Testing is a crucial step in product development. It’s the stage that shows whether the product actually works. Product designers are also a part of the testing process, and they often work hand-in-hand with UX researchers to find the most effective testing method.
The work of a product designer is connected to various disciplines and multiple teams. This means constant collaboration with other engineers as well as high-level executives. Product designers have to be able to communicate with both technical and non-technical audiences.
Depending on the type of product, and personal preferences, product designers make use of various tools during the creative process, including:
Both product design and UX design place users in the center while applying the same design principles. They use the same tools and are based on market research.
But there are also some key differences: product designers want to make the process cost-effective, while UX designers aim for user-friendly. That of course doesn’t mean the product designer doesn’t care about the users, but rather focuses on the product’s value.
Additionally, product designers emphasize processes and branding while UX specialists want to give the most usability to the product. All in all, we can say that product designers have a wider range of responsibilities.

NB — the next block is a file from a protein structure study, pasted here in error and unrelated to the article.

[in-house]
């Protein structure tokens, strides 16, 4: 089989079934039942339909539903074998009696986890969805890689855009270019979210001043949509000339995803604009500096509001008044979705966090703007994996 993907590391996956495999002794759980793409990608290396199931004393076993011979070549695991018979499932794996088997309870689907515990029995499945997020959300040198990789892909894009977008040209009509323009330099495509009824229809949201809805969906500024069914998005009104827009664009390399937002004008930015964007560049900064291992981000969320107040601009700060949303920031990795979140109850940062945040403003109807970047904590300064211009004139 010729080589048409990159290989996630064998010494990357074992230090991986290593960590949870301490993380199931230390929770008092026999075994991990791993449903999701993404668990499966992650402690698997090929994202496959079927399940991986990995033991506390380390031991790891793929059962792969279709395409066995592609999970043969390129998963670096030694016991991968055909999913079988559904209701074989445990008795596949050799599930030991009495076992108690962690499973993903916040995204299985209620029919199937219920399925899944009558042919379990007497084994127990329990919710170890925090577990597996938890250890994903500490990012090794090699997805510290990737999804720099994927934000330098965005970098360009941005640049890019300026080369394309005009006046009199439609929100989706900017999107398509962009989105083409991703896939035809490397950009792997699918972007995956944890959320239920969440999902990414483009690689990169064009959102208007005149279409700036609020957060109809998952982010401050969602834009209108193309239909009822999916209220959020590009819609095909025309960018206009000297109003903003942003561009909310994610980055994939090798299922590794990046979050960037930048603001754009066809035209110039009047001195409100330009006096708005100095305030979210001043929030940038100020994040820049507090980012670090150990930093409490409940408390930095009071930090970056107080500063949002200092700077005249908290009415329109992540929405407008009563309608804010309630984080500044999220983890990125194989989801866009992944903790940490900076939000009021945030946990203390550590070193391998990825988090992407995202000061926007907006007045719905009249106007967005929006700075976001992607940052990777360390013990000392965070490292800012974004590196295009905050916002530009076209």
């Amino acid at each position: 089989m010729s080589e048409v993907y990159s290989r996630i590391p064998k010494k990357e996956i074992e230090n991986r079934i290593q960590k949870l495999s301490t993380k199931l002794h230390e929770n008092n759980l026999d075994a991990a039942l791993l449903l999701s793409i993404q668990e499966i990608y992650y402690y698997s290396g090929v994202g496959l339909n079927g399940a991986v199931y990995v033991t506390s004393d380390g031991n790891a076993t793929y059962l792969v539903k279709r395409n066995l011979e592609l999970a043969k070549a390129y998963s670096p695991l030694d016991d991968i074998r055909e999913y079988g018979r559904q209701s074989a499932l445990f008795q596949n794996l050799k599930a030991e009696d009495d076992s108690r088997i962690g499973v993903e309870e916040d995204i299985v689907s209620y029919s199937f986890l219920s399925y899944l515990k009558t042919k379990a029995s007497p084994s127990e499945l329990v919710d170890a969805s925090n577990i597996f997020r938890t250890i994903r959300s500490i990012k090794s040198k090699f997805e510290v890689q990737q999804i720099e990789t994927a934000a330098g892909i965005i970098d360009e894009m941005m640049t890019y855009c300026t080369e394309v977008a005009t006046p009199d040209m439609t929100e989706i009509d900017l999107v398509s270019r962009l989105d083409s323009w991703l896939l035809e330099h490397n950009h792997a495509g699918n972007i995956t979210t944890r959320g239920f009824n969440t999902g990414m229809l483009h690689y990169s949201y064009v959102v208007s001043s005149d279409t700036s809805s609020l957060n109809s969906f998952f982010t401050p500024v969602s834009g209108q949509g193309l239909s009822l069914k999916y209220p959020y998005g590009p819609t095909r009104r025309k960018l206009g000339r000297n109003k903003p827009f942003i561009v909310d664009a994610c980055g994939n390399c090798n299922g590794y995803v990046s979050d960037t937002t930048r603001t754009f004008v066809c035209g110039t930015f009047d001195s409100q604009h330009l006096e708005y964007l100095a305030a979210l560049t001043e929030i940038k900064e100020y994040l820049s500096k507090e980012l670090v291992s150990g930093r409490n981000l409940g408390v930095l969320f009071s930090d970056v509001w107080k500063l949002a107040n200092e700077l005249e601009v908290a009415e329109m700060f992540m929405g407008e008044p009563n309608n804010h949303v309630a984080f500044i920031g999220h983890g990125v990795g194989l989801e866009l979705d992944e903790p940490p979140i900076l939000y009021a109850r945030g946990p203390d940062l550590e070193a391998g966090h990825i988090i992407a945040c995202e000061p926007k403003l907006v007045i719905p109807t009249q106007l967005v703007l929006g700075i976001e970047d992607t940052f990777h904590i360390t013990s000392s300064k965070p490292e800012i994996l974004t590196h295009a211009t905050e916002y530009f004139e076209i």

To become a product designer you have to possess some technical skills, which help to develop products, but also soft skills that aid in communication with other parties involved in product creation.
Creativity and critical thinking are the basic skills of product designers. They help them innovate, set trends, and create successful, one-of-a-kind, functional products.
Attention to detail helps a great deal to satisfy clients’ needs. It encourages product designers to carefully examine every element of design, and ensure it’s the best it can be.
A must-have skill of any product designer that allows them to create viable designs.
Product designers are often great communicators and writers. Those skills help them to interpret clients’ requirements, as well as collaborate with other engineers.
This is strictly connected to the one above: product designers often collaborate with other designers and developers to build a functional product. Teamwork skills also help in gathering feedback and understanding project goals.
Without problem-solving, there would be no product design as finding the right solution for user problems is the main focus of product design.
Critical thinking allows designers to explore many ideas for products before bringing them to life. It also helps with applying user feedback and making the necessary changes.
Product designers use emotional intelligence and empathy to build products that address the specific needs of users and feel specific emotions while engaging with a digital product.
After reading this post you now know that a product designer is a jack of all trades.
They have technical skills, they have soft skills. They are empaths and visionaries wanting to change the world. Market research, testing, product ideation – a product designer does it all!
And if you want to become one, start with gaining the relevant skills (if you don’t already have them), build a portfolio, take courses if needed, and apply for the role. Good luck!